When it comes to ‘our‘ children, what does the terminology mean during separation?
Dawn Gore, a family law Paralegal here at Trethowans with over 30 years experience answers your questions on the terminology used whilst separating or post separation.
Q: My ex says that he is going to apply for custody of our child. What does this mean?
A: Before November 1989, the term ‘custody’ was used to describe the status of the parent with whom a child lived. This outdated term was amended with the introduction of the Children Act 1989, then becoming known as ‘residence’ before being further amended by the Children and Families Act 2014. What your ex means is that he is going to seek a Child Arrangements Order that your child lives with him.
Q: The mother of my child says that she is going to deny me access to my child. How can she do this?
A: The term ‘access’ was used prior to the Children Act 1989 to refer to the arrangements for a child to spend time with the parent with whom they do not live. This term was amended by the 1989 Act to ‘contact’ but was further amended by the introduction of the Children and Families Act 2014. What your child’s mother is saying is that she is going to restrict the arrangements for your child to spend time with you.
Where possible, the arrangements for your child should be agreed between you both through discussion and negotiation, whether that is directly between you or with the assistance of professionals such as solicitors or mediators. If an agreement cannot be reached, you may have to consider an application to the Court for a Child Arrangements Order determining when your child is to spend time with you.
Q: How can I get sole residence of my child?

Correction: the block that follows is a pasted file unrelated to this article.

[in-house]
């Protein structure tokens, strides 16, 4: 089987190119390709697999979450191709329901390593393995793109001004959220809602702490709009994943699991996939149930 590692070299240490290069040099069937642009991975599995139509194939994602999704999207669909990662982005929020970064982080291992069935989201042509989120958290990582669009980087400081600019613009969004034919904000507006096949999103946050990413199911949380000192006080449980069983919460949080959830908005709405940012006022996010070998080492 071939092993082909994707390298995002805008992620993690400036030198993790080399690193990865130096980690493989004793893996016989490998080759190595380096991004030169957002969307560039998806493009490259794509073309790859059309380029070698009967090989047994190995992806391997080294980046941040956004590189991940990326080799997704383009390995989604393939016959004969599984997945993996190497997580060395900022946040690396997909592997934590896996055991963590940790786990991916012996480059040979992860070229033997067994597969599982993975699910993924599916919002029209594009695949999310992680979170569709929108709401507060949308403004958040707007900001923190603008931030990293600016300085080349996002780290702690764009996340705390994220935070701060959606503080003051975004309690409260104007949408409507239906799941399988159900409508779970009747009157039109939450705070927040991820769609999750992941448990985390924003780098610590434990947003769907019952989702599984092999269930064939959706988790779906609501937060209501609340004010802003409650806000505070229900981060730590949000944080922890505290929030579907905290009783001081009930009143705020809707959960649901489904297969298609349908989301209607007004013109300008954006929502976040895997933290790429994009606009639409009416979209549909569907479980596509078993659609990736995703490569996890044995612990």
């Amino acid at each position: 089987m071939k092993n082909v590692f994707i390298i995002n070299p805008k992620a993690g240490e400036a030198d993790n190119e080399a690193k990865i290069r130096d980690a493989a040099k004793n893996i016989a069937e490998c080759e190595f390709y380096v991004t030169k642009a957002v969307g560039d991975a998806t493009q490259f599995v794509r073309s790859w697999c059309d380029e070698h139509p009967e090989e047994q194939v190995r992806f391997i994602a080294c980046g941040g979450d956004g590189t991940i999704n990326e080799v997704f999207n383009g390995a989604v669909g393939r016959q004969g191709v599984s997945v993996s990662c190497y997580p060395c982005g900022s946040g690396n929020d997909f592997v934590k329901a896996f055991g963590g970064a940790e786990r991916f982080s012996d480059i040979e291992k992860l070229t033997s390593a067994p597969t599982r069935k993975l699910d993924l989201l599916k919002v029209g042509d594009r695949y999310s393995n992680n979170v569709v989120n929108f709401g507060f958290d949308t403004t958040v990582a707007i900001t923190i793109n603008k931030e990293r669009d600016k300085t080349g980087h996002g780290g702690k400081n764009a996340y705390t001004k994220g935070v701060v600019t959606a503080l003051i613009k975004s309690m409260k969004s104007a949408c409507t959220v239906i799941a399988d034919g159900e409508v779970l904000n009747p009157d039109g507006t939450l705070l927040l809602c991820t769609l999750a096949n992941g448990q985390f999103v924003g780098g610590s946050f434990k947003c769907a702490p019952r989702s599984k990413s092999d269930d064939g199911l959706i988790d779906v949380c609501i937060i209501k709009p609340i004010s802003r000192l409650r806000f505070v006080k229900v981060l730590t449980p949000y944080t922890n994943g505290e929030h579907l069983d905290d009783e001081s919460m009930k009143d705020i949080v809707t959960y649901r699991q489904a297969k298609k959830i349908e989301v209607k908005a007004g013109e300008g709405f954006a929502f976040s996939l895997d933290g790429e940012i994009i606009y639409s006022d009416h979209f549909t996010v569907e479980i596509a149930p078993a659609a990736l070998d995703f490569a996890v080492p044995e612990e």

A: The term ‘residence’ was amended by the Children and Families Act 2014 with the introduction of Child Arrangements Orders which determine with whom a child is to live and when they are to spend time or otherwise have contact with the other parent. If it is agreed between the parents that the child lives with one parent and spends time with the other, it would be unusual for a Court to need to become involved.
However, if there is a dispute between the parents as to the arrangements for the child that cannot be resolved through negotiation with the assistance of solicitors or mediation, consideration may need to be given to an application to the Court for a Child Arrangements Order. The Court’s paramount consideration will be the child’s welfare and if it decides an Order is necessary, it will then determine with whom the child is to live and when they are to spend time with the other parent.
Q: A Residence and Contact Order was made in 2012 when our child was 4. I am moving with my child and need to change the Order. How do I do this?
A: If it is necessary to change your child’s school and/or change the arrangements for the child to spend time with the other parent, you should discuss your proposed plans with the other parent as soon as possible and try to reach an agreement. Solicitors or mediators can assist with this.
If an agreement cannot be reached, then you may need to consider making an application to Court for a Specific Issue Order allowing you to change your child’s school and an application to vary the existing Order. The Court will need to determine whether it is in the best interests of your child to move, change schools and the arrangements for him/her to spend time with the other parent. These arrangements would be specified in a Child Arrangements Order.
Separation can be an extremely difficult and emotional time, particularly when children are involved. The following websites provide a wide variety of information to separated parents to assist with the challenges that they may face when trying to move on with their life whilst helping their children adjust to the changes in their circumstances:
Our family solicitors are regarded among the best in the South. If you are undergoing a separation and require legal advice and guidance in regards to your children, we can help. Contact Dawn Gore, family law Paralegal today on 01722 426945.